Wishing you and yours a very happy New Year. And if you have any wishes for 2014, feel free to share them below.
2014

A very female Fringe

Half-way through the Dublin Fringe Festival, having already seen six shows (Break, WAGE, Way Back Home, Pondling, You Remember The Stories You Wish Were True and Exit Strategy) I realised that I had yet to see a production that was written or devised by a man. This is partly my own prejudice – though I wasn’t actively avoiding shows by men, I am often more interested in seeing shows by women – but it’s also a credit to the Fringe that there were so many excellent productions by female theatre-makers to choose from. And they really were excellent shows – Way Back Home won the Spirit of the Fringe Award and I’m interested in seeing what Louise White does next. Pondling won the Best Female Performer Award for Genevieve Humle-Beaman and was also nominated for the Fishamble Award for Best New Writing.

Pondling by Genevieve Humle-Beaman
Pondling by Genevieve Humle-Beaman

At the Fringe Awards, the judges said that Best Female Performer was the most difficult categories to decide on because there was such a host of talent on display. I certainly saw some wonderful performances in lots of very different plays but I think the winner was a worthy one. In Pondling, which she wrote and performed, Genevieve Humle-Beaman created a character that was both terrifying and heart-breaking.

Female performers also did very well in Edinburgh this year – particularly when it came to the Foster’s Edinburgh comedy award; Bridget Christie won the overall prize and Adrienne Truscott won the panel prize. Both of their shows had a very strong feminist position. Christie’s show A Bic For Her was described as an hour of feminist comedy…as full of imaginative jokes as it is of righteous anger. Truscott’s show Asking for it took on rape culture and the rape joke. She performed the show naked from the waist down with video installations projected on to her lower body. These triumphs are particularly note-worthy as stand-up comedy is such a male-dominated medium.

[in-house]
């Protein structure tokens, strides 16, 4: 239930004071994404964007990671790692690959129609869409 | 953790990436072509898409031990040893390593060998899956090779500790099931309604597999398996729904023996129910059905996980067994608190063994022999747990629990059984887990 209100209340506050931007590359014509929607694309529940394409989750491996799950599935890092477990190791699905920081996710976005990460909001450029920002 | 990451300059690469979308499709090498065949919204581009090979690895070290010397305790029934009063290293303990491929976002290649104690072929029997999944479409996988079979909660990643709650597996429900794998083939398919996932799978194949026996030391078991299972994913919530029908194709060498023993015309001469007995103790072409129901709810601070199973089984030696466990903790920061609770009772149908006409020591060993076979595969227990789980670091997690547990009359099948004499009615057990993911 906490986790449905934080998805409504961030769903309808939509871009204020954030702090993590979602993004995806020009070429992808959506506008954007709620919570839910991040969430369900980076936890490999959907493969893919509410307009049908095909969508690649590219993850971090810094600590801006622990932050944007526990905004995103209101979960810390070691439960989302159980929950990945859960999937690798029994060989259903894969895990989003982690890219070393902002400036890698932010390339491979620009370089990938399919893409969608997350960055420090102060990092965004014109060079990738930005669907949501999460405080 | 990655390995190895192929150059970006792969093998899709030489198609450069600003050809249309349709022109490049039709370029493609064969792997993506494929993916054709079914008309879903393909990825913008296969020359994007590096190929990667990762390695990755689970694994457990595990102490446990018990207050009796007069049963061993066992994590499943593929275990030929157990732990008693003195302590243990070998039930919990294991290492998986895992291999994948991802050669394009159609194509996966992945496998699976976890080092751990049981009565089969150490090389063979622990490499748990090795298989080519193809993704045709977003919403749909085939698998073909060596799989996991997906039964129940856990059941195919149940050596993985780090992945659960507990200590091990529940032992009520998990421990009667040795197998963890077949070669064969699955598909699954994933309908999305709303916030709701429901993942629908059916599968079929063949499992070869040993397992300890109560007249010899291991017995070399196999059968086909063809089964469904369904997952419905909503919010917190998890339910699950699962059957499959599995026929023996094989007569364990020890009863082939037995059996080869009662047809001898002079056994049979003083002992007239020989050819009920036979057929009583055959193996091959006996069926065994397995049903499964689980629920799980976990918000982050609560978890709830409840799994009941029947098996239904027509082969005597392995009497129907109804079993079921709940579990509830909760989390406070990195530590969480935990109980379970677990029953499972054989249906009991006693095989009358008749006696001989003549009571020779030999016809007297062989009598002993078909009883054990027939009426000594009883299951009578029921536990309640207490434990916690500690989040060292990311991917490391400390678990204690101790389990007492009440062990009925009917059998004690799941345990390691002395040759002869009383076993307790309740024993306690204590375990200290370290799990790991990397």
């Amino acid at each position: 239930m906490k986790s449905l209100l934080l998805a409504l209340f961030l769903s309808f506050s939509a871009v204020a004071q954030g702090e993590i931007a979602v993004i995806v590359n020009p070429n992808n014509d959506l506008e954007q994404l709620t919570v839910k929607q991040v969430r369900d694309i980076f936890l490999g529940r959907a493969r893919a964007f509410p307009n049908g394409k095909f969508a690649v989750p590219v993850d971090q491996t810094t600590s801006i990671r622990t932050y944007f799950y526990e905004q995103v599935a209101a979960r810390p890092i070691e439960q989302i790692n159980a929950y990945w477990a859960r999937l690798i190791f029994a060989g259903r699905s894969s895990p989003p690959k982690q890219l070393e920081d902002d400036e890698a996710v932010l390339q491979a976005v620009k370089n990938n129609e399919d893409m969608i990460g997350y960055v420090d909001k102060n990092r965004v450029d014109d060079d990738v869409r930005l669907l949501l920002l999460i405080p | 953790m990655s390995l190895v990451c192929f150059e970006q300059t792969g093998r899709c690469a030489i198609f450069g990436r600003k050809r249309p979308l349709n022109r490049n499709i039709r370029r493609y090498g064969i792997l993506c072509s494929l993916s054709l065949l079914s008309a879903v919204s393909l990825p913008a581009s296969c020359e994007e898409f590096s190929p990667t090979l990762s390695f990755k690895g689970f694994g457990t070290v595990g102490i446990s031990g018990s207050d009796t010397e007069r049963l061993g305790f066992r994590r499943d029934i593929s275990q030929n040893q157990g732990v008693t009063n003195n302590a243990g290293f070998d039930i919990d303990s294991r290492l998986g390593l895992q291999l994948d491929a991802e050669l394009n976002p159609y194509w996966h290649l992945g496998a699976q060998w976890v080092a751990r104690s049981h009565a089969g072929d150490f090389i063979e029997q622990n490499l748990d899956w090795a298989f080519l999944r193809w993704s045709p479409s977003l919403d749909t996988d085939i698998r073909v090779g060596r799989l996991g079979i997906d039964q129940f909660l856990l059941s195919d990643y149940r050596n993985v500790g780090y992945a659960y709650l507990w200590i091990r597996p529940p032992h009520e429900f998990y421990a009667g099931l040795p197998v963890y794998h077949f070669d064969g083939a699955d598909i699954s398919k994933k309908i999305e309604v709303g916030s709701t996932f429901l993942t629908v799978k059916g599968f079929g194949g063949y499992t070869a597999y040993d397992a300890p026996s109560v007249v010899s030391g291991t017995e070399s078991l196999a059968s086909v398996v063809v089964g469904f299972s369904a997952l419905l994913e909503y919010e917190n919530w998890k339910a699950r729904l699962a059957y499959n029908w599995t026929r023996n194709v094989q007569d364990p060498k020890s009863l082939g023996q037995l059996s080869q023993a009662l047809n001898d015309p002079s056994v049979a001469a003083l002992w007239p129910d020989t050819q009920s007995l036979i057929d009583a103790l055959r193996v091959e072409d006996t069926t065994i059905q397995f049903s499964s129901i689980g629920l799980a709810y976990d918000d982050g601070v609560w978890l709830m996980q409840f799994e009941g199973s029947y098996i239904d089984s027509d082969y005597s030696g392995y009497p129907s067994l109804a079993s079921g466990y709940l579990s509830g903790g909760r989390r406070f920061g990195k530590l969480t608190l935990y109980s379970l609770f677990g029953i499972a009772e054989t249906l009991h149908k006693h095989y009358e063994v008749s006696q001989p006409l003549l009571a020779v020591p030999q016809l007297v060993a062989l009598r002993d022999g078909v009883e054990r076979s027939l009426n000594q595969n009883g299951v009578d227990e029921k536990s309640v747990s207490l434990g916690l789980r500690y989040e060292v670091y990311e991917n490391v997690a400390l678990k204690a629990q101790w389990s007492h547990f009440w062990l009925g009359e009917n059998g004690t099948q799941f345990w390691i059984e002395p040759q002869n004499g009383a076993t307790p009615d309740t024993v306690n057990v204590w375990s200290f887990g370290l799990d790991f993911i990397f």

Bryony Kimmings and her niece Taylor in Credible Likeable Superstar Role Model
Bryony Kimmings and her niece Taylor in Credible Likeable Superstar Role Model

On the theatre side of the Edinburgh Fringe, Bryony Kimmings’ Credible Likeable Superstar Role Model went down very well, winning a Fringe First Award, a Fringe Review Outstanding Theatre Award and the Arches Brick Award. It is currently running at the Soho Theatre in London. The show was devised by Kimmings and her nine-year-old niece Taylor, as a response to, and fight against, the sexualisation of young girls. Together they created Catherine Bennett, a pop-star who is also an expert on dinosaurs and loves riding her bike. She also has her own songs, complete with music videos and Facebook page. Lynn Gardner described the show as “a call to arms against those who profit from selling thongs to children.”

In the Dublin Fringe Festival, I only saw a couple of shows that were overtly feminist. One of which, WAGE by Fitzgerald and Stapleton, offered discounted tickets for female audience members in recognition of the 13.9% gender pay gap in Ireland. It was a dance piece performed by two naked female performers, who were very comfortable and non-sexual about their nakedness. Even the masturbation sequence was laugh-out-loud funny rather than sexy. I’m not entirely sure what it was about but it was fun and silly and joyful in its incomprehensiveness. I was baffled but I’d had a good time. There was a slightly jarring section at the end when the dancers, now fully clothed, were joined on stage by Justine Reilly, a former prostitute who spoke about her own experiences. There was no room left for audience interpretation here – it was very didactic and a bit preach-y. Suddenly the piece went from incomprehensible fun to unambiguous lecturing and this took away from what had gone before.